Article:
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If your business is ready to achieve the Medicare Provider Designation as a Certified Provider, are you able to bill the Federal Medicare Program for your services?

Congratulations, this is a huge step towards your success!  Along with the success there is much responsibility in billing your services to the Federal Medicare Program for reimbursement.  There is the integrity of your information being submitted to the Feds on the wonderful CMS form 855, then there is also the 460, 588, and so on.  Here at Elite Accreditation, we can guide you through the maze of obtaining this national designation.

Maze denoting the complexities of Medicare Rules.

Medicare Certified & Maintaining it!

A picture showing a facility in decertification of medicare.
De-Certified as a Medicare Provider?

​Home Health Agencies, Surgery Centers, Dialysis Centers, Congregate Living Facilities, Hospice, IDTFs, and DME companies all must become Certified as a provider that has met very specific criteria in order to obtain and maintain their certification and authorization to bill for services rendered to the Medicare Beneficiaries.  The Conditions for Participation is an agreement that must be followed to the exact detail or the provider risks loosing their billing rights, thus reimbursement ceases.  To appeal, fight, and obtain the right to regain this billing right is very hard, and often times the provider is unsuccessful at achieving this accolade from CMS.

Once you have achieved Medicare Certification as a provider to Medicare enrolled beneficiaries, it is imperative that you maintain a state of compliance to all the regulations.  It is A LOT of work to regain this once you've allowed it to be taken from you  out of ignoring the importance to keeping up on the tasks that results in your ​getting to keep you certified status.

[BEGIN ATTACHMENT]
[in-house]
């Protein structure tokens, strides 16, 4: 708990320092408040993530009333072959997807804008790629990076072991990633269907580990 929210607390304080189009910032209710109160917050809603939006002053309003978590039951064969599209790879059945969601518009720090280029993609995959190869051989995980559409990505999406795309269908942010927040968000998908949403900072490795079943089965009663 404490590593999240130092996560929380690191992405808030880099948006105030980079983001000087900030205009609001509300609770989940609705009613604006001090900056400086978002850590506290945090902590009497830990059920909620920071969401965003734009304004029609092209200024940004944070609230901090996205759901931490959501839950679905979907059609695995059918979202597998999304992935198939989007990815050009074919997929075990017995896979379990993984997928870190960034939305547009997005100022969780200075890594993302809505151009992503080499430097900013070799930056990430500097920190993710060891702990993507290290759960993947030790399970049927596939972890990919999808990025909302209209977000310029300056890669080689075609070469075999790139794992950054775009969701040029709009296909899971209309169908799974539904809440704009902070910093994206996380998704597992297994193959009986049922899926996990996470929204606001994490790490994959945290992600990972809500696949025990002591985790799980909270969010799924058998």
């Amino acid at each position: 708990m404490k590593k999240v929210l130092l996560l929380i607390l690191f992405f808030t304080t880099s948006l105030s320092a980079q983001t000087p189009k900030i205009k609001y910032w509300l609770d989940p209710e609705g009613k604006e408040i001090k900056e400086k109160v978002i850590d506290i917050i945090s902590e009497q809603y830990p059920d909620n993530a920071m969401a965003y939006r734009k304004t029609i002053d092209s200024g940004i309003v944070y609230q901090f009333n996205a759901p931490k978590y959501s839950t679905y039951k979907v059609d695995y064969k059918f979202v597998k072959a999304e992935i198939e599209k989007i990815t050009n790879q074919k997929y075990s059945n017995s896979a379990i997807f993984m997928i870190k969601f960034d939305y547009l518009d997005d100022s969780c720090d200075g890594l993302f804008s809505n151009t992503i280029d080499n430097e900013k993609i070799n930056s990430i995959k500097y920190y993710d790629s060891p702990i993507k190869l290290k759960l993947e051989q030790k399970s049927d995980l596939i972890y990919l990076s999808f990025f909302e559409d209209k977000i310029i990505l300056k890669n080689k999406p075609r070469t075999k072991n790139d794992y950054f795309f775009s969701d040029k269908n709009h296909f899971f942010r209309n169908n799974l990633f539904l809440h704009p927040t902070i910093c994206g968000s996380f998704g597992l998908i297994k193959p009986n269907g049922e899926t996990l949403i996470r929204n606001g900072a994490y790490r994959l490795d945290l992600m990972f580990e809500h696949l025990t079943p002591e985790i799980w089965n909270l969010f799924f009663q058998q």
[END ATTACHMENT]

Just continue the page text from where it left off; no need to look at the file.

How do we help? Elite Accreditation's services in Medicare Certification and Procurement works very simply to achieve a constant state of readiness, always ready for an unannounced survey!  We can do the following:

  1. ​​​​​​​Provide a mock survey, assessing for the standards and regulations the Medicare Program Surveyors will look for you to have in place and achieve

  2. For assessed deficiencies, we develop a plan of compliance to achieve the corrective measure necessary

  3.  Prepare your business for the upcoming survey, re-validation surveys

  4.   In the event of a decertification of Medicare, we work to bring the facility out of decertified status and regain full billing privileges by the means of proving the compliancy through re-validation of the deficiencies

  5.   Provide the facility with any and all policies, programs, plans, and procedures necessary to achieve baseline approval from CMS

Buying A CMS Certified Business? | Changing the ownership structure of existing CMS certified business?

A CHOW Process Must Be Executed

The most common example of a CHOW occurs when a provider’s CMS Certification Number (CCN) and provider agreement are transferred to another entity as a result of the latter’s purchase of the provider. To illustrate, suppose Entity A is enrolled in Medicare, but Entity B is not. B acquires A. Assuming all regulatory requirements are met, A’s provider agreement and CCN number will transfer to B.